Oral anti-fungal should not be taken during pregnancy and breast feeding as safety have not been established. Local treatment like vaginal pessaries, vaginal tablet or creams have been shown to have fewer side effects than oral treatment, thus safer to use in pregnancy or during breast feeding.
How to prevent from getting the vaginal candidiasis infection?
- Avoid tight-fitting synthetic undergarment
- Avoid local irritants (perfume products)
- Replace soap with vulval water based moisturizers
- Keep the perineum dry and clean
- If you are suffering from Diabetes Mellitus you should keep your glucose under control
- If you are suffering from HIV, having a high CD4 (CD4> 350) and low viral load helps (2). If your CD4 count is low or viral load high, anti-retroviral treatment will improve the CD4 count and reduce viral load which in turn will reduce the risk of getting vaginal candidiasis.
What should I do if I suffer from recurrent vaginal yeast infection?
Recurrent Vaginal Candida infection occurs when a woman has four or more infections in a year (4). It occur in 5-8% of women in the reproductive age group. There are several predisposing factors for recurrent vaginal candidiasis (1);
- Women who are Immuno-suppressed like those with AIDS (5)
- Women with uncontrolled Diabetes Mellitus
- Women on long term steroid
- Women on chemotherapy
- Virulent yeast strains
- Yeast strains that are resistant to anti-fungal
If you suffer from recurrent vaginal thrush, your doctor may prescribe different types of medications based on the culture and sensitivity result of vaginal swabs. Treatment may include longer duration of oral anti-fungal or vaginal pessary or even cyclical therapy.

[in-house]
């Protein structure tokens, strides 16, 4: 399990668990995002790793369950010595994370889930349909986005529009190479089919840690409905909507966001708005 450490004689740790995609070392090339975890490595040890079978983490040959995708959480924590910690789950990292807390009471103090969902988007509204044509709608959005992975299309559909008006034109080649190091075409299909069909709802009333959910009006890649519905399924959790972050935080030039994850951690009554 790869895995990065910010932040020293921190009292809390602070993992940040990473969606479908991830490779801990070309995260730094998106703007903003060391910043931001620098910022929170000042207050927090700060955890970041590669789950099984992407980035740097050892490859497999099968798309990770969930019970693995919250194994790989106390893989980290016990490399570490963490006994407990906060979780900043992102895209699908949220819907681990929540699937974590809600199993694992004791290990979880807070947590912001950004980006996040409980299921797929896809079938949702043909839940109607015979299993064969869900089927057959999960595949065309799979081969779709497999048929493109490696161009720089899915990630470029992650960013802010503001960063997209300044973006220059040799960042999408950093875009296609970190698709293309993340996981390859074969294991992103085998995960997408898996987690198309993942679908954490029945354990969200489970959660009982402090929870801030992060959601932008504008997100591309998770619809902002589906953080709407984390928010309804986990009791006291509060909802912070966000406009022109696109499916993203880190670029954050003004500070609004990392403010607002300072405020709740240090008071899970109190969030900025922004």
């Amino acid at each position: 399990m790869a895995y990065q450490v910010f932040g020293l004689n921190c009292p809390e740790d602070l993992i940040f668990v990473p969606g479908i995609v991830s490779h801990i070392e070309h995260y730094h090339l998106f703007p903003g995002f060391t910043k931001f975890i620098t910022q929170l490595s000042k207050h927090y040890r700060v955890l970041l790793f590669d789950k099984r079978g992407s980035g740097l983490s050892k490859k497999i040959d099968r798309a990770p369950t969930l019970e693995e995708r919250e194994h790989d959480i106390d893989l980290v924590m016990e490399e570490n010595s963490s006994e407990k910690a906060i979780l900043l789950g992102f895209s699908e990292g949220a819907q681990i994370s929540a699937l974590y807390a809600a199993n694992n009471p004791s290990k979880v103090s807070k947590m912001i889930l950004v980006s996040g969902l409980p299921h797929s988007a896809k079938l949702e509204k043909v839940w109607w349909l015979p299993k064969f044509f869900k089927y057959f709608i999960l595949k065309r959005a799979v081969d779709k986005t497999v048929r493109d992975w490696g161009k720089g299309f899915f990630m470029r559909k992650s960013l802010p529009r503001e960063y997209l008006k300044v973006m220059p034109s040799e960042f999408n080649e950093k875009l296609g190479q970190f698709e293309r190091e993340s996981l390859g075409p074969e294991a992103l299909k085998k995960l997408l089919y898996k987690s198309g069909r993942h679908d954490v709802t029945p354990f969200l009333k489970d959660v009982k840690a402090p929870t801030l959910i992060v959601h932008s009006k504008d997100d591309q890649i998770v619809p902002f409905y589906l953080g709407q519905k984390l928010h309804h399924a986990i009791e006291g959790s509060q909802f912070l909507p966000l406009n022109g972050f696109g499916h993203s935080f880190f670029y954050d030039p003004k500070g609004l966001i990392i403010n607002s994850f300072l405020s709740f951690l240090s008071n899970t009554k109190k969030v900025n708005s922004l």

Various types of prophylaxis of anti-fungal therapy regime such as tablet Fluconazole 150 mg weekly for 6 months (1) may be ordered by the doctor. Prophylactic treatment of the asymptomatic sexual partner generally does not help in reducing the incidence of recurrent vaginal candidiasis (6).
What should I do if I have vaginal candidiasis infection?
You can go to your family doctor, private practitioner or a health care provider at the nearest government health clinic for assessment and appropriate treatment.
- Sobel, J. (1998). “Recurrent vulvovaginal candidiasis.” MMWR Morb Mortal Wkly Rep 47: 75-79.
- Ann Duerr et al.( 2003). “Incident and Persistent Vulvovaginal Candidiasis Among Human Immunodeficiency Virus–Infected Women: Risk Factors and Severity”. The American College of Obstetricians and Gynecologists. VOL. 101, NO. 3.
- MacDonald, T. M., P. H. G. Beardon, et al. (1993). “The risks of symptomatic vaginal candidiasis after oral antibiotic therapy.” QJM 86(7): 419.
- Lynda V.W et al ( 2003). “Relative risk of vaginal candidiasis after use of antibiotics compared with antidepressants in women”. Drug safety ; 26 (8): 589-597
- Fidel Jr, P. L., J. Cutright, et al. (2000). “Effects of reproductive hormones on experimental vaginal candidiasis.” Infection and immunity 68(2): 651.
- Fong, I. W. (1992). “The value of treating the sexual partners of women with recurrent vaginal candidiasis with ketoconazole.” Genitourinary medicine 68(3): 174.
|Last reviewed||:||23 August 2019|
|Writer||:||Dr. Fuziah Paimin|
|Accreditor||:||Dr. Haris Njoo Suharjono|
|Reviewer||:||Dr. Rafaie bin Amin|